PS3. Sorry for resurrection but just spent few hours trying to find the cause so thought I would share it for future reference.

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  • Note also to find the physicalDeliveryOfficeName under [User]. This setting is also available in [computer] and [organization] sections. – yougotiger May 4 '17 at 15:19
  • @MadBoy maybe you will answer my question: I went through your guide(Clean and Fantastic). Does manually changing properties brake any inheritance from parent OU? I am trying to limit the access on the mobile property so only two groups will be able to see it, hoping that this will create a way that when users install Exchange on their phone, the ones who have read access to mobile property will have others users personal mobile number added to their contact list. – BlooB Feb 2 '18 at 4:20
  • This has no effect on Windows 10 1803 – Arrow_Raider Jan 16 '19 at 21:26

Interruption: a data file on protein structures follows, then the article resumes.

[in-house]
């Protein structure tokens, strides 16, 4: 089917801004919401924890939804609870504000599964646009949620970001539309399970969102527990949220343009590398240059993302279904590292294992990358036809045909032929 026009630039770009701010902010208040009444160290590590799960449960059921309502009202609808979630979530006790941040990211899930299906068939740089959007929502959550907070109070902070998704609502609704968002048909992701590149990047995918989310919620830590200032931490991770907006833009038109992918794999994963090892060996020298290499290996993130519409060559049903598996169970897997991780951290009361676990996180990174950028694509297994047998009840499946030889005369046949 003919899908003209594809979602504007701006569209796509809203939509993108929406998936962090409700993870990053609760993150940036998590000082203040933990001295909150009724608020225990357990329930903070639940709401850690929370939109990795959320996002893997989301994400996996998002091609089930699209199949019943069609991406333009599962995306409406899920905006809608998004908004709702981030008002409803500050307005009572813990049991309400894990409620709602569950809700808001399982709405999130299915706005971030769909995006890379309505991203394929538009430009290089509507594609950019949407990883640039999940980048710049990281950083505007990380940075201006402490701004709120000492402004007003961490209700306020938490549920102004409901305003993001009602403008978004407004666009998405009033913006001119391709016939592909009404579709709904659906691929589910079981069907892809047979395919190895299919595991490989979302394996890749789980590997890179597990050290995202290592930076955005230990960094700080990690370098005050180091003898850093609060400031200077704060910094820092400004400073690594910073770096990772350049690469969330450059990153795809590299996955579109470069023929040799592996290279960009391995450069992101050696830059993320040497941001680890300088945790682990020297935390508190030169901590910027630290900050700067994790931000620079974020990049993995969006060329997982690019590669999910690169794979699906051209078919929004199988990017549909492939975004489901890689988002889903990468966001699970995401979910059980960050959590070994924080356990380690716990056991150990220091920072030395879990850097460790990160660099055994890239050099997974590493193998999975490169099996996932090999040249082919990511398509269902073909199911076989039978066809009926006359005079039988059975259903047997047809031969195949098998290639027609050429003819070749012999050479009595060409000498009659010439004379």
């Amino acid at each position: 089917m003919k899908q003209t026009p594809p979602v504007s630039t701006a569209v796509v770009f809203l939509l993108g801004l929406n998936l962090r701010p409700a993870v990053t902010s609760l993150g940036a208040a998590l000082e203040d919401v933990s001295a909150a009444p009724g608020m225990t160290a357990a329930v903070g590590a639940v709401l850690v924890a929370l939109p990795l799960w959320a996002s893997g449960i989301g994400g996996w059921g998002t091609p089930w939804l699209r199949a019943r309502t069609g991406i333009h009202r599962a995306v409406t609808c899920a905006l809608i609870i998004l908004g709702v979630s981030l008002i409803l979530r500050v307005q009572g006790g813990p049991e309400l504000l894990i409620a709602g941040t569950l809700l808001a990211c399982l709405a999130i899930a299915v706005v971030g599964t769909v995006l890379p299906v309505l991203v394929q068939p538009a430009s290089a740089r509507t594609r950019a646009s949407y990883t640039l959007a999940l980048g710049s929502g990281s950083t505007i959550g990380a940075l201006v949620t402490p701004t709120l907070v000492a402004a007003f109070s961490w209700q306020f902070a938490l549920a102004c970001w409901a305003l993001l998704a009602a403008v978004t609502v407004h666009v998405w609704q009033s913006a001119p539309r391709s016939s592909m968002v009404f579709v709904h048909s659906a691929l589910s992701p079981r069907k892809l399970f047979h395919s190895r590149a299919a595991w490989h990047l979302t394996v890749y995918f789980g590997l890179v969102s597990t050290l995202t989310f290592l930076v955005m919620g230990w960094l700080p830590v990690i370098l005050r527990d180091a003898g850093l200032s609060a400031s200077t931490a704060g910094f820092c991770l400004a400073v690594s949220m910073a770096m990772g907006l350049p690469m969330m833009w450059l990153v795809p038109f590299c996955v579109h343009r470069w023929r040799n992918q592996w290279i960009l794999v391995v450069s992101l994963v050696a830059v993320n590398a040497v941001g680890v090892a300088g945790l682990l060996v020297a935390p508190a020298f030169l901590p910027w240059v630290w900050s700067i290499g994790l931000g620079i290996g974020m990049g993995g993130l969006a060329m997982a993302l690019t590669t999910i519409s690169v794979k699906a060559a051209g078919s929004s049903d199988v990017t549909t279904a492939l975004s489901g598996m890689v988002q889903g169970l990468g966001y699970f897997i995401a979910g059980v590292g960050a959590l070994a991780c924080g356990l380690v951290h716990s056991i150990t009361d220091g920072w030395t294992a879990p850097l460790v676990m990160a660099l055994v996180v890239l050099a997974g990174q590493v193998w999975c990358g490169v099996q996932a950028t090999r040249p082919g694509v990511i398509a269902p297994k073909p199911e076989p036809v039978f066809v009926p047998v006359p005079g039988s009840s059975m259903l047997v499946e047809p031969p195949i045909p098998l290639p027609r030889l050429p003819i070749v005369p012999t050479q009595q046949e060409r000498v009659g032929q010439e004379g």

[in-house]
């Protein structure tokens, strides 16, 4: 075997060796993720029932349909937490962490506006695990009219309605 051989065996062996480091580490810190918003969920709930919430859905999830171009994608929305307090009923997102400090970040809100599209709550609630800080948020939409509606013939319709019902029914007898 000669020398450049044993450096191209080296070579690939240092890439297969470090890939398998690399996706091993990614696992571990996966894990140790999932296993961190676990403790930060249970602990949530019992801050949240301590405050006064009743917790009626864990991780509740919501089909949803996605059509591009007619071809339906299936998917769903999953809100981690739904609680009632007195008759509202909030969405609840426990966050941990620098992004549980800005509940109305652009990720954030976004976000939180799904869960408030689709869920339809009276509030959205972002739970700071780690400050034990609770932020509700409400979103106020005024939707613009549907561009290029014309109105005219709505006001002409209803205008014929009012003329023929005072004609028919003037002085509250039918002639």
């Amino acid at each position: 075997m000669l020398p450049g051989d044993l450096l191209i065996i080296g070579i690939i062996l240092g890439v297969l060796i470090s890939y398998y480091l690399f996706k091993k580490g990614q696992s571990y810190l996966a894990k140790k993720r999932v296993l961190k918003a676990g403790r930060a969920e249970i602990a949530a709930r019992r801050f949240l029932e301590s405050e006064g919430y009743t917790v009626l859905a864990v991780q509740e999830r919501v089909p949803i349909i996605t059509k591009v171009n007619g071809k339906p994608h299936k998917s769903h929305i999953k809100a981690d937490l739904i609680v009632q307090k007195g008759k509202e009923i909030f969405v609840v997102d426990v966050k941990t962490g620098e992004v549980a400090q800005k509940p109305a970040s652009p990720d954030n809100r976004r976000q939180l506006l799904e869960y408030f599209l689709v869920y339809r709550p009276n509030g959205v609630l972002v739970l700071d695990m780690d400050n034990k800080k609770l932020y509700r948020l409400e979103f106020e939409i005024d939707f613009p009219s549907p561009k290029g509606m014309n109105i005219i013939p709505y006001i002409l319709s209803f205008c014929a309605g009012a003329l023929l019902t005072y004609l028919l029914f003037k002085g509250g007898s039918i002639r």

I believe to get the full list you have to change "Apply onto" to "user" instead of "this object and all child objects". This changes the property selection dialog to include all of these.

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  • this was the first thing we tried... Most of them still did not show up. – Peter Jun 16 '10 at 23:53
  • 2
    I bet you have to also select "User" on apply-onto in the Object tab too. – sysadmin1138 Jun 17 '10 at 3:19
  • That was it, just had to pick user from the object tab as well. thanks. – Peter Jun 17 '10 at 19:58

Go to the "Advanced" ACL editor. Add the principal to whom the rights should be granted. In the "Permission for [principal name]" dialog, go to the "Properties" tab, choose "User objects" in the "Apply onto:" list, and select the properties and desired permissions from the list.

I spot-checked most of your list and I found everything I looked for there.

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  • ... I could swear this is exactly what we looked at earlier... except now I see them. I don't see Last Name/Surname, is it under a different name? – Peter Jun 17 '10 at 3:02